About a week ago, when the Proenza Schouler Spring 2013 show invite arrived, we were struck by its odd, quasi-digital look. With its rounded font and high-contrast blue-on-white color scheme, it called to mind the kind of low-fi imagery one might see flashing across a late-night TV screen. You know, when there's nothing on but infomercials. Quite frankly, it seemed a little cold for a line that's always had one eye on artisanal craft.
On Wednesday evening, though, when the actual show finally rolled around, that strange invite imagery suddenly made sense. For this was a collection about the information age, and, more precisely, the constant influx of pixelated imagery that bombards us on a second-by-second basis.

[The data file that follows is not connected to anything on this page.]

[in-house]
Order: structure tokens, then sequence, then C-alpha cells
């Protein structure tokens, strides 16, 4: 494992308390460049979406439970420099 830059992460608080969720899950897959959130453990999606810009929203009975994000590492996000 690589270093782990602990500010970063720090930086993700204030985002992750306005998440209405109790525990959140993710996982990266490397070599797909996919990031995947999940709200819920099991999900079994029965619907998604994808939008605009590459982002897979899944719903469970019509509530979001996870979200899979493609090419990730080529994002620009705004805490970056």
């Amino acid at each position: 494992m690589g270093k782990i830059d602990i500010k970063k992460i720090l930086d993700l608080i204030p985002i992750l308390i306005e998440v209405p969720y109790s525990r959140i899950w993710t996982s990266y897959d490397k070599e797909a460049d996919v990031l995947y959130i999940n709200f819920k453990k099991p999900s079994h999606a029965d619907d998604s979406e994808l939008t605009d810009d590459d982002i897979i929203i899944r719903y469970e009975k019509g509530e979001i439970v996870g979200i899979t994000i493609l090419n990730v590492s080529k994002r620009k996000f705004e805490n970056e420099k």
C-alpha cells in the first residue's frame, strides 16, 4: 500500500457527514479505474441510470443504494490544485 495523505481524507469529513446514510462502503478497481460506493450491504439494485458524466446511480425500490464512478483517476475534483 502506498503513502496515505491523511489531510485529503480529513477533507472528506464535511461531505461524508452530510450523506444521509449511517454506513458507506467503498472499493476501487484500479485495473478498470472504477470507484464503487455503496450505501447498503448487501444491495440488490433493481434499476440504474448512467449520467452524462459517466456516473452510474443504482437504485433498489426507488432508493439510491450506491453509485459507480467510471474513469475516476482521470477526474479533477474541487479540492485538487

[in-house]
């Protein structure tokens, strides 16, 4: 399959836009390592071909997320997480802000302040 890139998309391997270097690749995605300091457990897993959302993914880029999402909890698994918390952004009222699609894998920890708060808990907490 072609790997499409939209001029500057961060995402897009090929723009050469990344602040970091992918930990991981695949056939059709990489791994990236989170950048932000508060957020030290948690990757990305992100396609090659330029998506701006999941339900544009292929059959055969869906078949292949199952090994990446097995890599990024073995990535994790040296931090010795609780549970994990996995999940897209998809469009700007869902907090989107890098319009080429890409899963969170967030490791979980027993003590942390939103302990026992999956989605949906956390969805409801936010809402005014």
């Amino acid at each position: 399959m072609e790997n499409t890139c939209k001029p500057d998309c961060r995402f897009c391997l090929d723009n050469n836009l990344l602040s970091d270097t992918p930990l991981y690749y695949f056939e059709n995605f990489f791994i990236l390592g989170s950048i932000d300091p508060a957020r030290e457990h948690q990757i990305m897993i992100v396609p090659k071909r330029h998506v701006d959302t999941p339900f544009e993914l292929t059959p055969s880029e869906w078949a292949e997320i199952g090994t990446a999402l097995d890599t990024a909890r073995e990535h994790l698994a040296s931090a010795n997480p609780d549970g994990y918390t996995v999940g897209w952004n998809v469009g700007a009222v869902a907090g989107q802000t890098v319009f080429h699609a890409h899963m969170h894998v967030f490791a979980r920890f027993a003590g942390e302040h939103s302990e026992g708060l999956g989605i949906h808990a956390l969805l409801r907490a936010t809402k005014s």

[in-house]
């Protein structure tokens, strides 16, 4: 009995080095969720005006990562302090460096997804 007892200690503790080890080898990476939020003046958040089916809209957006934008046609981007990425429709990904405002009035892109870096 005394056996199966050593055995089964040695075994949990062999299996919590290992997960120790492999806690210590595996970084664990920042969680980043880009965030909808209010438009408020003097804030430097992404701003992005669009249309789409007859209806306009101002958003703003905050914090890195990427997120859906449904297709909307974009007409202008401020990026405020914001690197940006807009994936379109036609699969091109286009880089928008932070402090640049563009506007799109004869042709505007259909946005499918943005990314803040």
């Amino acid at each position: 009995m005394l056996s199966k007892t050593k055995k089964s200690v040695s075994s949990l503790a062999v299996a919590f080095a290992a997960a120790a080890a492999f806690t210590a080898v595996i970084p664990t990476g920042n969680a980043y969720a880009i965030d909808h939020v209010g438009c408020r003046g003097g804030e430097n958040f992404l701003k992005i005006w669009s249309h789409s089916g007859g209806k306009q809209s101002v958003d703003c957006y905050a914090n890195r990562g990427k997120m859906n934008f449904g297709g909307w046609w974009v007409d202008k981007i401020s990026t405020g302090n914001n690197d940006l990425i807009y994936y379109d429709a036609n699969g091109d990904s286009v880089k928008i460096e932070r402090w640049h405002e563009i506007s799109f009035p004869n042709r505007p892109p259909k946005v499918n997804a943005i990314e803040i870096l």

Lazaro Hernandez and Jack McCollough called it "randomness," but there was nothing random going on here. Sure, there was a wild array of texture and pattern — colorblocked python skins, collaged photo prints, reflective leathers, perforated skins, primary colors — but it was all harnessed in by sharp, boxy silhouettes and carefully appointed lines. Skirts covered in graphic panels of texture were cut in precise A-line shapes, while chiffon dresses emblazoned in swirling prints were carefully fit to hug the body.
And as for the designers' signature use of traditional craft? Well, that was there too. It came in the form of geometric crochet, paneled patchwork, and gorgeous embellishment. The series of dresses that closed the show, with their perfect rows of grommets and studs that glistened like digitized sequins, were especially entrancing.